Can you imagine a world without the postal service? I am guessing if you are under thirty you probably can but for the rest of us there is a certain romance about getting a letter in the post that hits the spot. Before 1840 this romance came at a high cost, only the very rich could afford to use the post and letters were charged by the number of sheets written upon and the distanced travelled to send them. The recipient, rather than the sender, had to pay until this little beauty came along:
Victorians made their correspondence as efficient as possible: writing both horizontally and vertically on a page, but with so much to write about it was clear that something had to be done to improve the communication system.Chalmers, a bookseller and printer from Dundee, suggested a solution of pre-paid postage stamps in 1822, but it took another 15 years for MP Robert Wallace to imagine an envelope, of a standard size, which would carry the stamp. Two years later, the Penny Postage Bill was passed in Parliament and treasurer Roland Hill announced a competition to find the designer of envelops and stamps: 2,600 entries were submitted but the one chosen was a depiction of Queen Victoria derived from a sketch that artist William Wyon made of the Queen when she was 15. Victoria was 21 in 1840, but engraver Henry Corbould still used this reference for the stamp, which was in turn used by Charles and Frederick Heath to make a die for its printing.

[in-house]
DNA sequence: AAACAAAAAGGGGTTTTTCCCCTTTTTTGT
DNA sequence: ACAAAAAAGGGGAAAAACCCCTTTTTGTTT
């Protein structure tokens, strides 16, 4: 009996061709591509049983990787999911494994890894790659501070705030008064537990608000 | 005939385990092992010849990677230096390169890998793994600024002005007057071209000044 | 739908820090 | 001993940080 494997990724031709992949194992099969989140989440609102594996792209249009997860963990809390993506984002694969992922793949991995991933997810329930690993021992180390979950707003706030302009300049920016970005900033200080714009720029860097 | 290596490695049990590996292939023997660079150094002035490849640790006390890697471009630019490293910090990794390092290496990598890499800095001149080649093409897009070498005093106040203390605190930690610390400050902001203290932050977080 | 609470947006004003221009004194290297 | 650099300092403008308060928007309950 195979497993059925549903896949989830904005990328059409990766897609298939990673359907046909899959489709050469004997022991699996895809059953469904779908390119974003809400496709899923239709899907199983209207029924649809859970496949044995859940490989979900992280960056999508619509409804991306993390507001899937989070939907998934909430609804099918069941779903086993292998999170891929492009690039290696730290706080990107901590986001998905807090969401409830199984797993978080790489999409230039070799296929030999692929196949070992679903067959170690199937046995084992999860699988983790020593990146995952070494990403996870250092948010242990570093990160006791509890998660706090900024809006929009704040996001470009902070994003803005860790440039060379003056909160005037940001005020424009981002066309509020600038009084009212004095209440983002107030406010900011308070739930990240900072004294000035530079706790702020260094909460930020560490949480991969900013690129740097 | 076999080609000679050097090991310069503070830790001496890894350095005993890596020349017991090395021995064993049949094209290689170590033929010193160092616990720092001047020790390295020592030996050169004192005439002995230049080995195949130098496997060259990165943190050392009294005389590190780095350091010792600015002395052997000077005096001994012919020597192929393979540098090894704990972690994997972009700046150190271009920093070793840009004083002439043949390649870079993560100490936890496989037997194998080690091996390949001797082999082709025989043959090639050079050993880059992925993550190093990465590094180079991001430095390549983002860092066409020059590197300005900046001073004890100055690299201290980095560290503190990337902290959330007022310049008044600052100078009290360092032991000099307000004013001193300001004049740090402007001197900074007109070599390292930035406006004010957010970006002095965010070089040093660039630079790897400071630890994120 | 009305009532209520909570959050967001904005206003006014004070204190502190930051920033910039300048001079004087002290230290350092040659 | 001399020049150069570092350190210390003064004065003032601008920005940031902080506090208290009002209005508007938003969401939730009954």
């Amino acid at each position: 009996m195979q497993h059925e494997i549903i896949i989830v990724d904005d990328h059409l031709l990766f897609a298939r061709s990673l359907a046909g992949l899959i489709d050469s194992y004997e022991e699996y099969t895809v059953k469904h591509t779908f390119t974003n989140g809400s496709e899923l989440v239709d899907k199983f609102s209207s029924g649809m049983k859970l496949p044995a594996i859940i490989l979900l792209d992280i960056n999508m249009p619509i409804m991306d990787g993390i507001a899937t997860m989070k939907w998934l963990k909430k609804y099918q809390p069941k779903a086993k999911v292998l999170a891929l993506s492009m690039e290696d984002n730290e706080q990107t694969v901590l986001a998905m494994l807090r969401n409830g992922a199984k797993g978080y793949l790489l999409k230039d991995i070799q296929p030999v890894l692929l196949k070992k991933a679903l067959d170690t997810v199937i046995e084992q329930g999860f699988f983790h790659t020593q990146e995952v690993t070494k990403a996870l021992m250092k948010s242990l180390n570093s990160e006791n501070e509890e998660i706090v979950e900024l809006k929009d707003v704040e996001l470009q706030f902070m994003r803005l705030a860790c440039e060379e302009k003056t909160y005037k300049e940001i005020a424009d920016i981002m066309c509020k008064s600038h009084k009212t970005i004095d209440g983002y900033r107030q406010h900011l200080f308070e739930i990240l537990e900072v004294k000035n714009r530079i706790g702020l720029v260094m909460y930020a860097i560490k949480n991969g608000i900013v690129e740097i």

This colour was much easier to administer as the it could be clearly cancelled by black ink which showed clearly and thus cut down on fraud.